“I had it booked in May, but wanted it only on Dhanteras,” says Jaspal Singh, a Delhi-based businessman. Dhanteras that comes ahead of Diwali is so auspicious that he deliberately held back taking delivery of his Maruti Swift so that he could get the keys to his vehicle on the day considered best to buy metal goods.
Singh is one of the estimated 25,000 people who bought their cars on Thursday. Two-wheeler maker Bajaj Auto also reported its highest single-day sales of 30,000 units on that day.
The near trebling of sales on Dhanteras is a fitting climax to the record automobiles in the festive season that kicked off in September with the Navratri.
The robust sales this year mark a contrast from the previous Diwali, when the global recession and its local fallout had hit consumer sentiment.
Though detailed statistics are still being collated, demand is near all-time highs.
Honda Siel Cars ndia sold 1,200 cars on Thursday, said Jnaneshwar Sen, vice-president, marketing, describing the current season as “one of the best.” The day count was high as monthly sales total between 5,000 and 6,000, he said.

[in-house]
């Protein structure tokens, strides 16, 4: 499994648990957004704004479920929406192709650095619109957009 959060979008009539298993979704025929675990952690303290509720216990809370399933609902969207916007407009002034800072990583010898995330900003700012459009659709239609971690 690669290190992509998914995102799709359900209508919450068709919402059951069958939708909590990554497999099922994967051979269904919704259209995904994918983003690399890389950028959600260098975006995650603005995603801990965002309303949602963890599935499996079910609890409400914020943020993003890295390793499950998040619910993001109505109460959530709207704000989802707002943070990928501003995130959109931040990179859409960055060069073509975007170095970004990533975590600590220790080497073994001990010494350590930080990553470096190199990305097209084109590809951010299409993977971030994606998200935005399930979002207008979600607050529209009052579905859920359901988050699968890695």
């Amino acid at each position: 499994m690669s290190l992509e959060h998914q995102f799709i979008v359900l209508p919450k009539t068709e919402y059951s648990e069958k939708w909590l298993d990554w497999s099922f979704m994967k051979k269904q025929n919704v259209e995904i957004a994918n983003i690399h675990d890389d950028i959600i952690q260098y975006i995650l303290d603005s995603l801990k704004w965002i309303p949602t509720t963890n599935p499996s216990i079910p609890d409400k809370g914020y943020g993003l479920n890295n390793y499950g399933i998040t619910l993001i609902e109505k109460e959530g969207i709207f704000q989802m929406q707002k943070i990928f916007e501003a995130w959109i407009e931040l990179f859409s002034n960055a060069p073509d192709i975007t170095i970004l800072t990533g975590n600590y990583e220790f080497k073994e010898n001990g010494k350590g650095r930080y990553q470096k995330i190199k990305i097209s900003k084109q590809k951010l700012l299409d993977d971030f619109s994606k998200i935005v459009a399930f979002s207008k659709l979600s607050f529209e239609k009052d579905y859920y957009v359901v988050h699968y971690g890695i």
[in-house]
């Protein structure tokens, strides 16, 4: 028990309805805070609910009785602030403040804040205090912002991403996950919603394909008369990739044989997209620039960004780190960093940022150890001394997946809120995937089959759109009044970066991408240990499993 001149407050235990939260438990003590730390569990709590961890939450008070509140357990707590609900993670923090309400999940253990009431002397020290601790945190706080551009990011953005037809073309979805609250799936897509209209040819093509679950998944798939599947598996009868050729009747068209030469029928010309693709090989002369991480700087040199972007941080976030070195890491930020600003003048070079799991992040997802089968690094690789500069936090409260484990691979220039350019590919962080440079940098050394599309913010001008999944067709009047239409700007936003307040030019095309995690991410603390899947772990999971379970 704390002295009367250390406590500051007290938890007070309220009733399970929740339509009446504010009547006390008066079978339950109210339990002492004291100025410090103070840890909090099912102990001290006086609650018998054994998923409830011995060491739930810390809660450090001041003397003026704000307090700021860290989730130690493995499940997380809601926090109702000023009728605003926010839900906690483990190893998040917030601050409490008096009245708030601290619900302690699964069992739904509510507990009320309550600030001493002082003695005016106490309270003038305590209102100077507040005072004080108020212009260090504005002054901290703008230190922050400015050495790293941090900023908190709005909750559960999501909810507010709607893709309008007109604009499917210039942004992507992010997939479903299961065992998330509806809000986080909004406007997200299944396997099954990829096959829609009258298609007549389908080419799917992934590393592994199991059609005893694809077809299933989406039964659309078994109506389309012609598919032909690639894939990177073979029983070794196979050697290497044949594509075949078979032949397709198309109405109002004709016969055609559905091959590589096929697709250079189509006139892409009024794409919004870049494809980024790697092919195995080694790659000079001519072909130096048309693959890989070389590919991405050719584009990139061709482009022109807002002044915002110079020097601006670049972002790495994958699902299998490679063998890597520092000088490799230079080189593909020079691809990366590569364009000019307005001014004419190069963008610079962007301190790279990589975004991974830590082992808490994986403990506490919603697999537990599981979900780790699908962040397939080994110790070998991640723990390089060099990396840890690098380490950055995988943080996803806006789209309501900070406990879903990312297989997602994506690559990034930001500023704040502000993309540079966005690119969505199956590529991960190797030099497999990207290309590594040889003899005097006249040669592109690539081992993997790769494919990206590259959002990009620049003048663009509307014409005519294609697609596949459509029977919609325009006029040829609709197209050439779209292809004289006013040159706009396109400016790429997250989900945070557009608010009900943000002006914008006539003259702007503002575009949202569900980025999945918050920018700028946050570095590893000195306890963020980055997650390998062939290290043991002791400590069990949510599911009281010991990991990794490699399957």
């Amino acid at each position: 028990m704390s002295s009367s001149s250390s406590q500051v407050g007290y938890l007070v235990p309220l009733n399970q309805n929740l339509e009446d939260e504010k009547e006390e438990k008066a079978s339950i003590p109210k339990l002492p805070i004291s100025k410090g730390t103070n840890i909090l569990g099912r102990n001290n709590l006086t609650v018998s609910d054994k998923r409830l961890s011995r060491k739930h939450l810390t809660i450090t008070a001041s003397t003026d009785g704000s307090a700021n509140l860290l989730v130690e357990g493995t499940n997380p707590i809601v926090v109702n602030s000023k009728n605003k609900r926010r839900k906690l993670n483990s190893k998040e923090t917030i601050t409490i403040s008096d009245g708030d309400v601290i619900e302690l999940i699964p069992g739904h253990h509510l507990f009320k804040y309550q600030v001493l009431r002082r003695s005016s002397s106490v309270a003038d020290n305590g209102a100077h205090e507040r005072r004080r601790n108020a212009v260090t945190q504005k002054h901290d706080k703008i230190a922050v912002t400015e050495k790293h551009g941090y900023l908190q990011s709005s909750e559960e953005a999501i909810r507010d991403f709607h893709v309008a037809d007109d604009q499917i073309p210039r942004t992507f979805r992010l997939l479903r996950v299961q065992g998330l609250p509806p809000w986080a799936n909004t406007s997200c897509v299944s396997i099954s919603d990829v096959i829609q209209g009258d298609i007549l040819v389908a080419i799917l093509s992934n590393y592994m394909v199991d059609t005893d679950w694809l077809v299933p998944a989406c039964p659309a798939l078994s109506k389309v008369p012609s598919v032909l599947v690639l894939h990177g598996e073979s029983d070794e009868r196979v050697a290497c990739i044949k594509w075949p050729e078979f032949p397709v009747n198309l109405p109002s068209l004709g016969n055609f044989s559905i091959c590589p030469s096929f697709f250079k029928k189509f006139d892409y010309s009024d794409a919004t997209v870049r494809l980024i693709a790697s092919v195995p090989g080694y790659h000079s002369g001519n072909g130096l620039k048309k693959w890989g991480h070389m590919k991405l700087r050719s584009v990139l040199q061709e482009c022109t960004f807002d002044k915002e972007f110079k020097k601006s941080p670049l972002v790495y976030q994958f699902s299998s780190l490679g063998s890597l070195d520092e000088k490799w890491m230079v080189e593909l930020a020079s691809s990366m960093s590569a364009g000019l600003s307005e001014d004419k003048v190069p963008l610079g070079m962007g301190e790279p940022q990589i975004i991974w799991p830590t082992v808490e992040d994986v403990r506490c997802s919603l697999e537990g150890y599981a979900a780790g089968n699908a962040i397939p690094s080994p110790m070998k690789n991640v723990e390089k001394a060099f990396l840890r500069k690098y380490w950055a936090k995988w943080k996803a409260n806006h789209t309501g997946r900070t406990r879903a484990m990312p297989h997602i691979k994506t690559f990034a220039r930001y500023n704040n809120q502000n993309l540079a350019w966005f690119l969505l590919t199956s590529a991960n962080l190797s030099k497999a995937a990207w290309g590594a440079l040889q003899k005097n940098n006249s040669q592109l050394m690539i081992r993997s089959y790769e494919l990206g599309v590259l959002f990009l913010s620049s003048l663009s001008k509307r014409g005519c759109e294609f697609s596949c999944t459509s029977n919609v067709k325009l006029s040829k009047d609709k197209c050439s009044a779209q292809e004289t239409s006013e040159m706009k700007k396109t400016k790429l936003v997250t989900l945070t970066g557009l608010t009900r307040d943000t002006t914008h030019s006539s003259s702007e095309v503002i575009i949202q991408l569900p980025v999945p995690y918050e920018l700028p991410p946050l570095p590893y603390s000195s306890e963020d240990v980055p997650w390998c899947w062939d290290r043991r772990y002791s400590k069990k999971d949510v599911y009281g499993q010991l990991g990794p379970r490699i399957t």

Toyota also witnessed a 130 per cent surge, delivering 540 of its sedans and sports utility vehicles on the day.
The buying wave also greeted gold and silver.
Gold has generated a return of 12.5 per cent over the past six months but silver has outperformed gold with a return of 30.5 per cent in the same period. Since January, silver has risen 59 per cent, while gold is up 22.7 per cent.
“Silver is more of an industrial metal and a rise in industrial activity, and, with the fear of recession behind us, the prices have surged heavily,” said Jayant Manglik, president, Religare Commodities.
There is a supply shortage in silver, which is mostly derived as a byproduct of base metals such as copper, lead, zinc.
Manglik said producers had cut output and supplies looked grim amid talk of a production drop in Peru and strikes in some copper mines.
Industrial output grew 10.4 per cent year-on-year in August, the highest in 22 months, triggering hopes of a strong rebound.
Manufacturing grew by 10.2 per cent while consumer durables surged 22.3 per cent.